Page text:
for his instruments as I did for the zoomoozophone.
Thus the first step, when I built the zoomoozophone was to tune an aluminum
to a "G" 392-cycle tuning fork, available from a piano tuner's supply shop.
pitch (and all of its octave transpositions is called 1/1. The second step
tune the next five pitch classes of the overtone series, creating a six-pitch
1/1 fundamental in overtone series, tonic in chord
3/2 3rd harmonic in overtone series, fifth in chord
(c. 1/50 of a semitone
higher than a tempered 5th)
5/4 5th harmonic in overtone series, major third
in chord (c. 1/6 of a semitone
flatter than a tempered third)
7/4 7th harmonic in overtone series, c 1/3 of a
semitone lower than a
9/8 9th harmonic in overtone series, c. 1/25 of
a semitone higher than a
tempered ninth (or second))
11/8 11th harmonic in overtone series, approximately the quartertone
a tempered perfect and augmented eleventh (or perfect and augmented
Partch stopped at the 11th harmonic although that was an arbitrary choice.
at the 11th harmonic is arbitrary, but provides an abundance of
Partch invented a name for the above chord: otonality (short for
and the above chord is called 1/1 otonality or 1/1 O.
Before explaining the next step, it should be pointed out that Partch rather
decided to call all members of the same pitch class by the same ratio and
chose to use the octave of ratios that exists between 1/1 and 2/1.
I.E. "D" is
3/2 regardless of octave, and furthermore any calculation of ratios that
in a ratio outside of the above-defined octave should be converted
or dividing by 2 as necessary.
The next step, in theory and practice, is the tuning of the utonality (short
undertonality - also a Partch
invention. This is done by inverting the otonality.
Instead of going up a 3/2,
one goes down a 3/2, which can be done by inverting
the ratio to 2/3 and then
multiplying by 2 to find the ratio 4/3 ("C"). Instead of
going up a 5/4, one goes
down a 5/4 major third which can be done by inverting
the ratio to 4/5 and then
multiplying by 2 to find the ratio 8/5 ("E ").
The process continues producing the following:
4/3 pure fifth below 1/1
8/5 pure third below 1/1
8/7 pure seventh (small minor seventh) below 1/1
16/9 pure ninth below 1/1
16/11 pure 11th below 1/1
The above chord is called 1/1 utonality or 1/1 U.
Each utonality pitch is the complement of its mirror-image otonality pitch.
pitch multiplied by its
inversion will equal 1/1 (or an octave transposition of 1/1).
3/2 X 4/3 = 12/6 = 2/1 or
It is conceptually simple, but challenging tuning, to fill in the Tonality
Diamond. From each
pitch in 1/1 U, a new otonality is created:
4/3 O, 8/5 O, 8/7 O, 16/9
O, 16/11 O. This step automatically also creates
utonalities connected to
each pitch in 1/1 O: 3/2 U, 5/4 U, 7/4 U, 9/8 U, 11/8
more pitches to the scale is
a matter of personal choice. Harry added 14
In the Tonality Diamond,
1/1 exists in every otonality
and utonality. 3/2
each exist in two of each.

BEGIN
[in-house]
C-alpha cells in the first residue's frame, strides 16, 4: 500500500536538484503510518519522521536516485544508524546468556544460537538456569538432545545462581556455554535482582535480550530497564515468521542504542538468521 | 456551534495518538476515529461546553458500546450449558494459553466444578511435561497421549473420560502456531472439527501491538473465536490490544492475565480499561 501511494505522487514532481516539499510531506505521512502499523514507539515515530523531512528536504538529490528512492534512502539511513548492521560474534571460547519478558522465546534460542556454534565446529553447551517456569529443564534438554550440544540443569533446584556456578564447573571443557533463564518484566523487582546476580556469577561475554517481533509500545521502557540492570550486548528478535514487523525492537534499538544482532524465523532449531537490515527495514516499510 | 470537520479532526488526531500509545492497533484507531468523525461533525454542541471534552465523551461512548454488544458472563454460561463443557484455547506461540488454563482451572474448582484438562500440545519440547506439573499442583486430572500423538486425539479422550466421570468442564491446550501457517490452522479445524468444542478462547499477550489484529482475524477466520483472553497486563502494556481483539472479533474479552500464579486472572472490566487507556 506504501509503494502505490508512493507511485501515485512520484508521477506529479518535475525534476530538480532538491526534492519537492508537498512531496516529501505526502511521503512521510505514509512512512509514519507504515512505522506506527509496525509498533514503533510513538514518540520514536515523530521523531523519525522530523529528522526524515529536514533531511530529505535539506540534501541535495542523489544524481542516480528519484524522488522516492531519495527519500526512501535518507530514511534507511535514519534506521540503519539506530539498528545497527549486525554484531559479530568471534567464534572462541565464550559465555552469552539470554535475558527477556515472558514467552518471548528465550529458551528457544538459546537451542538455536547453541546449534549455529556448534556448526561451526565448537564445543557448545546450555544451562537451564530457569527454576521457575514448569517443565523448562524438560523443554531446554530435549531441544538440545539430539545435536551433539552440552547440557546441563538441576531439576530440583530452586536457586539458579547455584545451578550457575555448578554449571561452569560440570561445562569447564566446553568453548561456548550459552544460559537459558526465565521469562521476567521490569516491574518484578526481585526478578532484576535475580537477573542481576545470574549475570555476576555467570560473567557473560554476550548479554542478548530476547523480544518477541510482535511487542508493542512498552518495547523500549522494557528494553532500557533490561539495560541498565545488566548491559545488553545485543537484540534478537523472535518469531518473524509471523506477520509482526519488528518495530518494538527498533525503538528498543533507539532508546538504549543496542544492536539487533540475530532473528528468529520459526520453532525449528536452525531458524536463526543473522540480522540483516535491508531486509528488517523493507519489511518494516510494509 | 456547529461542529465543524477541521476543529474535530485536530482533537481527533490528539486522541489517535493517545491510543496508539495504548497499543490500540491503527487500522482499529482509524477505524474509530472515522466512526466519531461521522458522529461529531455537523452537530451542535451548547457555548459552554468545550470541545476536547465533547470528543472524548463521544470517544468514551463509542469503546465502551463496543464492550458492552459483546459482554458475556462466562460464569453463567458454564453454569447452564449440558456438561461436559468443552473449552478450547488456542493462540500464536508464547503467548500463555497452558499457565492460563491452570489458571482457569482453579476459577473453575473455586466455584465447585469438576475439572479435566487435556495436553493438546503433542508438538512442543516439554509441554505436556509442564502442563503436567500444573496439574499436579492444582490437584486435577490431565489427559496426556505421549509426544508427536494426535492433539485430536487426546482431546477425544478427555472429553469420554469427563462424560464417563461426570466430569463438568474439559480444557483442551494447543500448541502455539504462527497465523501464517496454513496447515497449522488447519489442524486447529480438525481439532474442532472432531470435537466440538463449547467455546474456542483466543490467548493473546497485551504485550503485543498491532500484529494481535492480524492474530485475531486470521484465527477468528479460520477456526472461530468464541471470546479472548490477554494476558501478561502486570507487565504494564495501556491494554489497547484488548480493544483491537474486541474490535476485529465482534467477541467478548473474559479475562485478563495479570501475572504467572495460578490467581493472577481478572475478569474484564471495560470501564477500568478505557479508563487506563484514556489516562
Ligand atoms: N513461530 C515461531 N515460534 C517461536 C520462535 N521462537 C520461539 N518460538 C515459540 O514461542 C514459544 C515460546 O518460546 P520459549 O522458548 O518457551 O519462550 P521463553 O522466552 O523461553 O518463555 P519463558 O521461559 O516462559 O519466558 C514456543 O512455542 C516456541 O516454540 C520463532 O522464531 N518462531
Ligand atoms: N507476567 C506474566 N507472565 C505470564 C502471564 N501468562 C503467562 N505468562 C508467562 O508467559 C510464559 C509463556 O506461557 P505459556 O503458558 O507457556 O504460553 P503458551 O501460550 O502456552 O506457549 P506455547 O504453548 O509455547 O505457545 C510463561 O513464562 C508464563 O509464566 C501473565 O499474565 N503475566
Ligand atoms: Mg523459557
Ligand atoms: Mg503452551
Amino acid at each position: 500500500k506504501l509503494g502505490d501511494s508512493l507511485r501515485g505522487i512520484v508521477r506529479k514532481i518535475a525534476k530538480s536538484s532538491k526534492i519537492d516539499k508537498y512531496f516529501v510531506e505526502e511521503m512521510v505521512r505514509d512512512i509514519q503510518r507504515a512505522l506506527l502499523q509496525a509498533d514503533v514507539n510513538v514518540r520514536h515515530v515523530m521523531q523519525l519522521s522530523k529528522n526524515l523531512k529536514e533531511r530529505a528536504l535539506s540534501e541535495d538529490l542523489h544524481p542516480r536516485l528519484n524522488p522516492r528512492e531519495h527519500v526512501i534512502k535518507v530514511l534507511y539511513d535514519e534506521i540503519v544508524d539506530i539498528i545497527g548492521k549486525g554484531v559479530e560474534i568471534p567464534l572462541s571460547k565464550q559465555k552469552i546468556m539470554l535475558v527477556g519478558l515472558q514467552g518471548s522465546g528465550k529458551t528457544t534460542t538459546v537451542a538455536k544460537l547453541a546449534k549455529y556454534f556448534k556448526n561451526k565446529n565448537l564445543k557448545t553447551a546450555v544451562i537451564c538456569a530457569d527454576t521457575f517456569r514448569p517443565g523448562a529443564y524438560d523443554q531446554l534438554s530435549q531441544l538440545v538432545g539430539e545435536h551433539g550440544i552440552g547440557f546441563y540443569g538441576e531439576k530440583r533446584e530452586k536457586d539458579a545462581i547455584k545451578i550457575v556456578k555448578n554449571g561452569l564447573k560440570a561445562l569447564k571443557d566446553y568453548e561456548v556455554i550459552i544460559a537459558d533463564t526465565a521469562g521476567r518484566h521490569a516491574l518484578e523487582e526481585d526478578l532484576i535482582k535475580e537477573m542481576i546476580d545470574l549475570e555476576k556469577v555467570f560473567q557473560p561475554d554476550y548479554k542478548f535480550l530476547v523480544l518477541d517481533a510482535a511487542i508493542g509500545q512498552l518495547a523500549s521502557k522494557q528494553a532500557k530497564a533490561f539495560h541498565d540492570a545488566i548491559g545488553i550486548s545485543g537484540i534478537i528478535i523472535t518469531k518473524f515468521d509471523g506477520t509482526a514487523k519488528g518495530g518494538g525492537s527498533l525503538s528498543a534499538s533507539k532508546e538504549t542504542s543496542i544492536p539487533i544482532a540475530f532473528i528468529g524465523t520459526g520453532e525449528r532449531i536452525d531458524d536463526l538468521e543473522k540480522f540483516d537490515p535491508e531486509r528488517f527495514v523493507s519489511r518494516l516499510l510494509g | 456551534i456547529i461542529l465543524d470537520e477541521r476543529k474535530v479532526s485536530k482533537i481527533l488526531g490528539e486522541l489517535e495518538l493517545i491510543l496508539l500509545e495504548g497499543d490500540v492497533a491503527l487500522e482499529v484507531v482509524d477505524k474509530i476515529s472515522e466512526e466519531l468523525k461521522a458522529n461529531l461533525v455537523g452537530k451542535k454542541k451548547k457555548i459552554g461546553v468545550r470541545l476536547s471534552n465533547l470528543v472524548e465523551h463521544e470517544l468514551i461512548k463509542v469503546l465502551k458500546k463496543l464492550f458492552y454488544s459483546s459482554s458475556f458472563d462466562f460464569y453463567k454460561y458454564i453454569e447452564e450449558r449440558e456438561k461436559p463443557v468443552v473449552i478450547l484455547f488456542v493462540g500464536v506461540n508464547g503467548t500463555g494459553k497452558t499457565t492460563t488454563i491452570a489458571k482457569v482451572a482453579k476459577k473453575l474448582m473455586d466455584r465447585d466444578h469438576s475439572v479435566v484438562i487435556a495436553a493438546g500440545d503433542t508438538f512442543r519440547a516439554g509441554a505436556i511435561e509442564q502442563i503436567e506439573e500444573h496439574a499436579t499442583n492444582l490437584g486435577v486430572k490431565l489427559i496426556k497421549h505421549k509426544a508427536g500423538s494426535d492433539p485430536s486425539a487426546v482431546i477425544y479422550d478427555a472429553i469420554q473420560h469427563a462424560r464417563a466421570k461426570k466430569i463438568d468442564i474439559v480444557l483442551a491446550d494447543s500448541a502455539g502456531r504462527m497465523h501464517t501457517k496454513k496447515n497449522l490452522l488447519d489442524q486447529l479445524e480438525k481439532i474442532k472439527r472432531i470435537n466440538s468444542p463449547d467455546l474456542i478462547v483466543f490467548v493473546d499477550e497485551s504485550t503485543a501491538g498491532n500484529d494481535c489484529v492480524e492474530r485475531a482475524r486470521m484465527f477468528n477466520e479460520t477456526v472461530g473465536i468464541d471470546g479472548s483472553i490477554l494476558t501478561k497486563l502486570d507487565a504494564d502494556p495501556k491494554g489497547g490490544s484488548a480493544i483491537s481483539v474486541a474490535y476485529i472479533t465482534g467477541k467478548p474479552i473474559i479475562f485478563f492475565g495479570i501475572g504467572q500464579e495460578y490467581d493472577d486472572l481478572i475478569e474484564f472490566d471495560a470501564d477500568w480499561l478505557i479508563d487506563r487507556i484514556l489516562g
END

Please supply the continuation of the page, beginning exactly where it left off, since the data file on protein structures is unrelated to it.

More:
All other pitches exist
of each. The scale
be created by arranging
pitches of the Tonality
Diamond sequentially is
The scale is
not at all even, containing
surprising gaps and very
pitches to the Tonality
Diamond 29-tone scale to create his famous 43-tone
scale. He did it by
continuing to symmetrically add more otonalities and
utonalities, for instance
creating a 3/2 O. When I built the zoomoozophone,
I was happy to add two pitches
(16/15 and 15/8) to fill the two largest gaps
in the 29-tone scale as
the instrument would have been too big if I kept adding
Hopefully now, some sense can be made out of the following description
of the zoomoozophone: a 31-tones-per-octave, just-intonedmetalophone, played
usually with mallets, but
also with bass bow, consisting of 129 suspended
aluminum tubes. The
mallets used for the zoomoozophone are typical
always yarn-wrapped. The range is from 4/3
(middle "C") to 16/11 (a
semitone and a half above the highest "C" on the piano.
The bottom two and a half
octaves are resonated by troughs underneath. The
higher range is sufficiently
bright without added resonance.
The zoomoozophone is physically divided into 5 sections each on its own
stand, except the top two
sections share a stand. Each section represents an
octave or a portion of an
octave. The 0 Octave (zero octave) consists of the
pitches from the lowest
pitch 4/3 (middle "C") to the 15/8 ("F#") above. The
1 Octave continues from
the next pitch 1/1 ("G") to the 15/8 ("F#") consists of
the next entire octave,
from 1/1 to 15/8. The 2 Octave consists of the next
octave, from 1/1 ("G" at
the top of treble staff) to the 15/8 ("F#") above. The
3 Octave consists of the
octave above that, again from 1/1 to 15/8. The
4 Octave, like the 0 Octave
is a partial octave, from 1/1 to the 16/11 above.
The positioning of the sections
is modular, allowing for a great variety of
0 Octave and 1 Octave have optional dampeners.
Perhaps the most significant mechanical accomplishment of the
zoomoozophone is a visually
clear, chromatic arrangement of the tubes and
a visually clear notation
system. Each octave looks like all of the other octaves,
both on the instrument itself
and on the written page. This has made it easier
than it might otherwise
have been for percussionists to adapt to the